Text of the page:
The Financial Secretary to the Treasury has announced that there will be a “Tax Day” on 23 March on which the Government will make a number of additional announcements relating to tax policy including consultation updates. This will follow other fiscal announcements made in the usual way on Budget Day (on 3 March) which have immediate effect or relate to provisions for the Finance Bill.
This new approach was confirmed in a letter the Treasury Committee
Tax policy announcement update
In the session, I mentioned some of our early thinking about the timing of tax policy announcements, and this has continued to develop. Announcements which have fiscal implications that need to be captured in the OBR’s economic and fiscal outlook, and announcements of measures to be legislated in the Finance Bill, will be made on Budget day in the normal way. However, as I set out to the Committee, there is a case for announcing consultations separately from the Budget, where those consultations do not have to be published on Budget Day.
Having reflected further on this, I intend to lay a Command Paper, “Tax policies and consultations (Spring 2021)”, before the House on 23rd March which will contain further announcements relating to tax policy. The Command Paper will include a number of consultations, most of which will be published on the same day. Several of these consultations are an important part of the Government’s 10-year tax administration strategy, ‘Building a trusted, modern tax administration system’, which I published in the summer of last year. Some documents which are announced in the Budget and which the Government would usually have published alongside the Finance Bill, will also be published on this day.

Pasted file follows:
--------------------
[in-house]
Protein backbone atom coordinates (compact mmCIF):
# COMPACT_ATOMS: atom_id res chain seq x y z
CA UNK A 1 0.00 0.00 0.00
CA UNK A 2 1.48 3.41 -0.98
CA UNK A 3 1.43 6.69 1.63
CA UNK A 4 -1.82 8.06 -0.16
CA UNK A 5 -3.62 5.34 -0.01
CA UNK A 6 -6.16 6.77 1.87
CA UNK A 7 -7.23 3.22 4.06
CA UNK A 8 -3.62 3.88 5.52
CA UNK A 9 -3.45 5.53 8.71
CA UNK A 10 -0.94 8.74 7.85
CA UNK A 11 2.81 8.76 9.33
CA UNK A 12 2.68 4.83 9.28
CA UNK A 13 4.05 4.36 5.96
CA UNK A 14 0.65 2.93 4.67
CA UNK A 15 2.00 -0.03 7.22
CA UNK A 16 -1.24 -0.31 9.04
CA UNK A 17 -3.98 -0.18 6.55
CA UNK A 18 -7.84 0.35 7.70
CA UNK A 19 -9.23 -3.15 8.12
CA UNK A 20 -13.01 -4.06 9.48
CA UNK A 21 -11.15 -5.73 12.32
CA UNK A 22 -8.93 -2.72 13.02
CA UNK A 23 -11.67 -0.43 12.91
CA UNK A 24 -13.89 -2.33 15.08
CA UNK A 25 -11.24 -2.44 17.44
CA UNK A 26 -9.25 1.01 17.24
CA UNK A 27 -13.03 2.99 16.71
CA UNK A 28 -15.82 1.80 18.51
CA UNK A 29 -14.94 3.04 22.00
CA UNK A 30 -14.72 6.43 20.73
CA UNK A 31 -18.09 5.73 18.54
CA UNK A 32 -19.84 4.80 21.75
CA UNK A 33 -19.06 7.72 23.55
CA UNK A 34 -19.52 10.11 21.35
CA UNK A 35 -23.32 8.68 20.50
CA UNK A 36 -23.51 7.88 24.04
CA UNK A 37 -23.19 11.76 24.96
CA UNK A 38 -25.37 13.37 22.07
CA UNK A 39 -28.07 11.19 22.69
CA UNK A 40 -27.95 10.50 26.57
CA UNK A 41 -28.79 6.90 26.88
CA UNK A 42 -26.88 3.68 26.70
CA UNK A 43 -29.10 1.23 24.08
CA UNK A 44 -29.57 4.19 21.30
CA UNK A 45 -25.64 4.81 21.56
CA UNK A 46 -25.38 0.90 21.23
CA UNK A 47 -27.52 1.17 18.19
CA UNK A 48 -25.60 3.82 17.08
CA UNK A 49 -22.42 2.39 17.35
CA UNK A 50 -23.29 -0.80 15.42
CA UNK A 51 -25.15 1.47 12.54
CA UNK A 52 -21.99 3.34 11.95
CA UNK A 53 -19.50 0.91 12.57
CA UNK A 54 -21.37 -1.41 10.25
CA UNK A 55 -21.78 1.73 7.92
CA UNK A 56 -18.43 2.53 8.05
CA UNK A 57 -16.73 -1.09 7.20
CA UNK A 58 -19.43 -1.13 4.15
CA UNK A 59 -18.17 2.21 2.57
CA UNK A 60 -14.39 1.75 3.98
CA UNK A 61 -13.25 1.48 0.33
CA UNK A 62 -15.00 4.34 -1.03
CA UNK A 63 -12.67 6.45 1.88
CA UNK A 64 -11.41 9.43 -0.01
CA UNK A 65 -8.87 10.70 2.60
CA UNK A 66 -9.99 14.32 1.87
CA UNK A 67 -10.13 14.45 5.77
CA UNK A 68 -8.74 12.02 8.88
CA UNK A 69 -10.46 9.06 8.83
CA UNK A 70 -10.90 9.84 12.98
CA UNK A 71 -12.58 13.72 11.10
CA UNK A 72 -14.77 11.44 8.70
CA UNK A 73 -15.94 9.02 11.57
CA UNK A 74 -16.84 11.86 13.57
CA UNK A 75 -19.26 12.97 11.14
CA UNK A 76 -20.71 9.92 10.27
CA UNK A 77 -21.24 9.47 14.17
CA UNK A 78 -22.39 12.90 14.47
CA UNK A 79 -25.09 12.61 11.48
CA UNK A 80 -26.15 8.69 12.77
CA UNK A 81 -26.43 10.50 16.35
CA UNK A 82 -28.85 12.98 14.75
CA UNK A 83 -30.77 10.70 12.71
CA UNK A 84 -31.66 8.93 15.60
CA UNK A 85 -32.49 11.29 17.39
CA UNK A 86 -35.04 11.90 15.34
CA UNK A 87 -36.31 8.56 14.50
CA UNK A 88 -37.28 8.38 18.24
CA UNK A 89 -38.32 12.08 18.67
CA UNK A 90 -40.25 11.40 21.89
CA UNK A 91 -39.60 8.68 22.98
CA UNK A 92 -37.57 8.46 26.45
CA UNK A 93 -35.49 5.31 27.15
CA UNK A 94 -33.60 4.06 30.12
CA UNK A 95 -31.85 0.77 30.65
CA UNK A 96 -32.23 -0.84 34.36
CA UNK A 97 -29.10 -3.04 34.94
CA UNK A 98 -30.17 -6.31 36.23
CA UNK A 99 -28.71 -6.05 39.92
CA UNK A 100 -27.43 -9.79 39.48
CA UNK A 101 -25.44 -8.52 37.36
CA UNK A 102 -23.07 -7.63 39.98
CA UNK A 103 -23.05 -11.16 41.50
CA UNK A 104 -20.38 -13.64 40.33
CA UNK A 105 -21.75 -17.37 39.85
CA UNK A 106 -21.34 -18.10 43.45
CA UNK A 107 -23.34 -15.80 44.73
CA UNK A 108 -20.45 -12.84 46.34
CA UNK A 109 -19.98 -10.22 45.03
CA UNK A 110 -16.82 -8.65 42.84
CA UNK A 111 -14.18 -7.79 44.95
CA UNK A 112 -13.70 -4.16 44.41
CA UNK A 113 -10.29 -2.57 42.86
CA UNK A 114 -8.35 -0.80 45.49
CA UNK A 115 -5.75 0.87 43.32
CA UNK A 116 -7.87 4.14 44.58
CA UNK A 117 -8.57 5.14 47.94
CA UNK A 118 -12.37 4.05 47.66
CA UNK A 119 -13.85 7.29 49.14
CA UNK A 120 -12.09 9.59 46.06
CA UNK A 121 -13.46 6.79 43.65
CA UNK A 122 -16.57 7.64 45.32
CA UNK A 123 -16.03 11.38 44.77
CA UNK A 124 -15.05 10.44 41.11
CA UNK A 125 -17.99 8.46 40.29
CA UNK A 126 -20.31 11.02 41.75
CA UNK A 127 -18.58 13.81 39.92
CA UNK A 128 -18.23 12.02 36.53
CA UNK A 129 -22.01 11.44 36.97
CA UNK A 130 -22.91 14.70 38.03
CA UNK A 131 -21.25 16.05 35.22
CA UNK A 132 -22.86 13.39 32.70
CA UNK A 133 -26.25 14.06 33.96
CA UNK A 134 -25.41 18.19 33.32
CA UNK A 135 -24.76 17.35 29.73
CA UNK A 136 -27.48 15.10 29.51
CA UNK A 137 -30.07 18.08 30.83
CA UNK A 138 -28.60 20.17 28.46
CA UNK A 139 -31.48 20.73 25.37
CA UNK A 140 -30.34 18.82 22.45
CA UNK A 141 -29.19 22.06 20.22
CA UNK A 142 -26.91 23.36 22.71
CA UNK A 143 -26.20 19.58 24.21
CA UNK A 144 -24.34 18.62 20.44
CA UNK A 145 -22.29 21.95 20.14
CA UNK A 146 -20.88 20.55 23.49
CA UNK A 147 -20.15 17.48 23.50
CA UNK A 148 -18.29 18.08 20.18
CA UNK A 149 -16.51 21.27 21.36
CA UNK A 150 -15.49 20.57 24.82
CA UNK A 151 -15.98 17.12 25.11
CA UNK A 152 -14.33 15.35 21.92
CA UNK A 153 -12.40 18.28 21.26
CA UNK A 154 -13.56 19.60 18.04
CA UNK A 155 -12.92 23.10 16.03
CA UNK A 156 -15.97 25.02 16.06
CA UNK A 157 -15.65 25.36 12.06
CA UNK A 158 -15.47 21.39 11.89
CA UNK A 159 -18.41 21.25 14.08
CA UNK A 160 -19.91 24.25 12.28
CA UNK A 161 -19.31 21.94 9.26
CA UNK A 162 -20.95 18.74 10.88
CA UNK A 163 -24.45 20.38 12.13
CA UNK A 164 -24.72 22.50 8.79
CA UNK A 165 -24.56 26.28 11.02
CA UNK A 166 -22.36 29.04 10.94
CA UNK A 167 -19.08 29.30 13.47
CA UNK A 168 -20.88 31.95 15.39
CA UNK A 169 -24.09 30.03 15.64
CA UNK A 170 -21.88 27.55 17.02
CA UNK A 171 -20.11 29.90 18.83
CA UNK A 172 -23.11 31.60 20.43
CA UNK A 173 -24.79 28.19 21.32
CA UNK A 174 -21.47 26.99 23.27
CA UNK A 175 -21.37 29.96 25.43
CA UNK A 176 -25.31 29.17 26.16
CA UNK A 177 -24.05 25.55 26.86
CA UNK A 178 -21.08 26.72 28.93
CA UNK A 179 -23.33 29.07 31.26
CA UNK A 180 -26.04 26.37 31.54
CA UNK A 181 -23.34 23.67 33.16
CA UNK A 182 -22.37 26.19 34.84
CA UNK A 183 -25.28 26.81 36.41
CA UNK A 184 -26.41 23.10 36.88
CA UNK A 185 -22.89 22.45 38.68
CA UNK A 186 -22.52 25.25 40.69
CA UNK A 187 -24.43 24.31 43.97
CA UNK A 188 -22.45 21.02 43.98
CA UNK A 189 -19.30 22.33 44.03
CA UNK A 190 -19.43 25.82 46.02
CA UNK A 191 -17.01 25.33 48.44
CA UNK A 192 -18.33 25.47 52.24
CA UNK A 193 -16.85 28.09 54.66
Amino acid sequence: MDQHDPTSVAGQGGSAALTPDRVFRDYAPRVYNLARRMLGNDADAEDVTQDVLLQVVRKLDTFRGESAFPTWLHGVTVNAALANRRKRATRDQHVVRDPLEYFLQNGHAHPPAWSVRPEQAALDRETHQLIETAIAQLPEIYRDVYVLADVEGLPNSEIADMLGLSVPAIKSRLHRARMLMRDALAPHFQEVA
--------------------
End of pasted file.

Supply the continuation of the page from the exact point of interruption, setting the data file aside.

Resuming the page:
As I mentioned in our session, the goal of making these announcements separately to the Budget, but still all on a single day, is to give a range of important but less high profile measures greater visibility among, and opportunity for scrutiny by, Parliamentary colleagues, tax professionals and other stakeholders. It will thus be, I hope, a small but potentially useful reform. The Treasury does not have any plans at this stage to update the current tax policy making framework, but it will seek stakeholder views before deciding on whether to make permanent changes, including of course from the Treasury Committee.